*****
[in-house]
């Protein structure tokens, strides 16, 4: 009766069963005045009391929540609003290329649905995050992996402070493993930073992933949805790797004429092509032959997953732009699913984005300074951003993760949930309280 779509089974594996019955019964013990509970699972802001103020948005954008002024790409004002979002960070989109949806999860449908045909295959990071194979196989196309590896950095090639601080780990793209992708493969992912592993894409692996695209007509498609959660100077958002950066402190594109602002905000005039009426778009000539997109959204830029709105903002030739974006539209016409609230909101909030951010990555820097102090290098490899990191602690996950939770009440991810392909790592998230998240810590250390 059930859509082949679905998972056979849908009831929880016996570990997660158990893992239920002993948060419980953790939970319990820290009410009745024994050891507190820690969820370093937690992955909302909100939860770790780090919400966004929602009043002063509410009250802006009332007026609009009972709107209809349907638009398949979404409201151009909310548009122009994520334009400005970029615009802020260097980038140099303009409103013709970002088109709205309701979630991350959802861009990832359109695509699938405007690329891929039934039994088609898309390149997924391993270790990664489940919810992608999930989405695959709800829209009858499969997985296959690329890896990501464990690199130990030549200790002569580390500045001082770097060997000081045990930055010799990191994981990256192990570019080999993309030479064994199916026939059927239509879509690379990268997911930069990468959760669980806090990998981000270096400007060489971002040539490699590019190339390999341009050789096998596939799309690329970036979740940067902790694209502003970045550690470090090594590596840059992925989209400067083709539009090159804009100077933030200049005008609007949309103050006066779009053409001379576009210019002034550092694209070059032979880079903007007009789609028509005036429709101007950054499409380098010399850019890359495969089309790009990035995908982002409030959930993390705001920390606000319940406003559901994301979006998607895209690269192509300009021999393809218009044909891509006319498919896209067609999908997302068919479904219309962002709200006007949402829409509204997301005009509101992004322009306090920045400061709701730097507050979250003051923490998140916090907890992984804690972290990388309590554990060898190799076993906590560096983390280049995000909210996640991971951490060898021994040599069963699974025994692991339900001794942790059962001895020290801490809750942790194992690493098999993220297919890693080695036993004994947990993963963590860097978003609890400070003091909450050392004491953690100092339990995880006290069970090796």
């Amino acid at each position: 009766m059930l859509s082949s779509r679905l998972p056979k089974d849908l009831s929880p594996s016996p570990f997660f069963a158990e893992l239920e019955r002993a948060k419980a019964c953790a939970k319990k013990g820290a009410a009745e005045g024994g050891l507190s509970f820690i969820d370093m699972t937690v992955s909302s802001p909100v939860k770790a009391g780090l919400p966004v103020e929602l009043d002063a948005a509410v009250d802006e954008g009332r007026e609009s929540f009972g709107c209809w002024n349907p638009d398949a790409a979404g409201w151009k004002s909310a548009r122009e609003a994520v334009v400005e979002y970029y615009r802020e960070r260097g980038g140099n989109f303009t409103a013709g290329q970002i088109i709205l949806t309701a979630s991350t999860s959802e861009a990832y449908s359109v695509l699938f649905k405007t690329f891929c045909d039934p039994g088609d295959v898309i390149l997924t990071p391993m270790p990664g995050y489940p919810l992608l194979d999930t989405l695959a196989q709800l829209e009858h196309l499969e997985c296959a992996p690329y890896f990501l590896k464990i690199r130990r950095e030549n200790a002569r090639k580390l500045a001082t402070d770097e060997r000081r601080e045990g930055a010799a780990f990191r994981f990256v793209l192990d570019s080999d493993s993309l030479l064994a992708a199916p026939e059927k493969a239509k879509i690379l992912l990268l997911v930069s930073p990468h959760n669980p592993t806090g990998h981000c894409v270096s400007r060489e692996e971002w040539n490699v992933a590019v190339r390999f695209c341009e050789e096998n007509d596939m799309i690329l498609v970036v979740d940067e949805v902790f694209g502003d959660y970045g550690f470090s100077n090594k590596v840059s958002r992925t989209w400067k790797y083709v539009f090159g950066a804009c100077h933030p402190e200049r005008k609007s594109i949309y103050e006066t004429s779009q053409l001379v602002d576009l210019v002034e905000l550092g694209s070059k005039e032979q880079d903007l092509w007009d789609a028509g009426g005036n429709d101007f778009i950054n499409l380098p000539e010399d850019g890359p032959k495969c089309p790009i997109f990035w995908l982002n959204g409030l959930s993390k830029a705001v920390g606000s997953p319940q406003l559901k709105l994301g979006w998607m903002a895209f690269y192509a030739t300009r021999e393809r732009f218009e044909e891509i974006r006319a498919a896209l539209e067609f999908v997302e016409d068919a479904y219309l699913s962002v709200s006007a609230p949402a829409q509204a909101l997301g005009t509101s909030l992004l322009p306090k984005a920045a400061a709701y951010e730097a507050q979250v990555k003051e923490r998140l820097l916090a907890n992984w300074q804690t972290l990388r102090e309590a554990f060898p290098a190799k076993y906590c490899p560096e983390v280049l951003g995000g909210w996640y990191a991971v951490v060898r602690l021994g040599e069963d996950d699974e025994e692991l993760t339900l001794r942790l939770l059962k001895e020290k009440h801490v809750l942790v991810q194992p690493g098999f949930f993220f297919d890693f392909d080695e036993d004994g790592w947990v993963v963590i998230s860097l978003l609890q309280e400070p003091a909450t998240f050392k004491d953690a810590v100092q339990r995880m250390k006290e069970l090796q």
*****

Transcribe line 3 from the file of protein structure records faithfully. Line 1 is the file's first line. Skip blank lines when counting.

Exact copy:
């Amino acid at each position: 009766m059930l859509s082949s779509r679905l998972p056979k089974d849908l009831s929880p594996s016996p570990f997660f069963a158990e893992l239920e019955r002993a948060k419980a019964c953790a939970k319990k013990g820290a009410a009745e005045g024994g050891l507190s509970f820690i969820d370093m699972t937690v992955s909302s802001p909100v939860k770790a009391g780090l919400p966004v103020e929602l009043d002063a948005a509410v009250d802006e954008g009332r007026e609009s929540f009972g709107c209809w002024n349907p638009d398949a790409a979404g409201w151009k004002s909310a548009r122009e609003a994520v334009v400005e979002y970029y615009r802020e960070r260097g980038g140099n989109f303009t409103a013709g290329q970002i088109i709205l949806t309701a979630s991350t999860s959802e861009a990832y449908s359109v695509l699938f649905k405007t690329f891929c045909d039934p039994g088609d295959v898309i390149l997924t990071p391993m270790p990664g995050y489940p919810l992608l194979d999930t989405l695959a196989q709800l829209e009858h196309l499969e997985c296959a992996p690329y890896f990501l590896k464990i690199r130990r950095e030549n200790a002569r090639k580390l500045a001082t402070d770097e060997r000081r601080e045990g930055a010799a780990f990191r994981f990256v793209l192990d570019s080999d493993s993309l030479l064994a992708a199916p026939e059927k493969a239509k879509i690379l992912l990268l997911v930069s930073p990468h959760n669980p592993t806090g990998h981000c894409v270096s400007r060489e692996e971002w040539n490699v992933a590019v190339r390999f695209c341009e050789e096998n007509d596939m799309i690329l498609v970036v979740d940067e949805v902790f694209g502003d959660y970045g550690f470090s100077n090594k590596v840059s958002r992925t989209w400067k790797y083709v539009f090159g950066a804009c100077h933030p402190e200049r005008k609007s594109i949309y103050e006066t004429s779009q053409l001379v602002d576009l210019v002034e905000l550092g694209s070059k005039e032979q880079d903007l092509w007009d789609a028509g009426g005036n429709d101007f778009i950054n499409l380098p000539e010399d850019g890359p032959k495969c089309p790009i997109f990035w995908l982002n959204g409030l959930s993390k830029a705001v920390g606000s997953p319940q406003l559901k709105l994301g979006w998607m903002a895209f690269y192509a030739t300009r021999e393809r732009f218009e044909e891509i974006r006319a498919a896209l539209e067609f999908v997302e016409d068919a479904y219309l699913s962002v709200s006007a609230p949402a829409q509204a909101l997301g005009t509101s909030l992004l322009p306090k984005a920045a400061a709701y951010e730097a507050q979250v990555k003051e923490r998140l820097l916090a907890n992984w300074q804690t972290l990388r102090e309590a554990f060898p290098a190799k076993y906590c490899p560096e983390v280049l951003g995000g909210w996640y990191a991971v951490v060898r602690l021994g040599e069963d996950d699974e025994e692991l993760t339900l001794r942790l939770l059962k001895e020290k009440h801490v809750l942790v991810q194992p690493g098999f949930f993220f297919d890693f392909d080695e036993d004994g790592w947990v993963v963590i998230s860097l978003l609890q309280e400070p003091a909450t998240f050392k004491d953690a810590v100092q339990r995880m250390k006290e069970l090796q």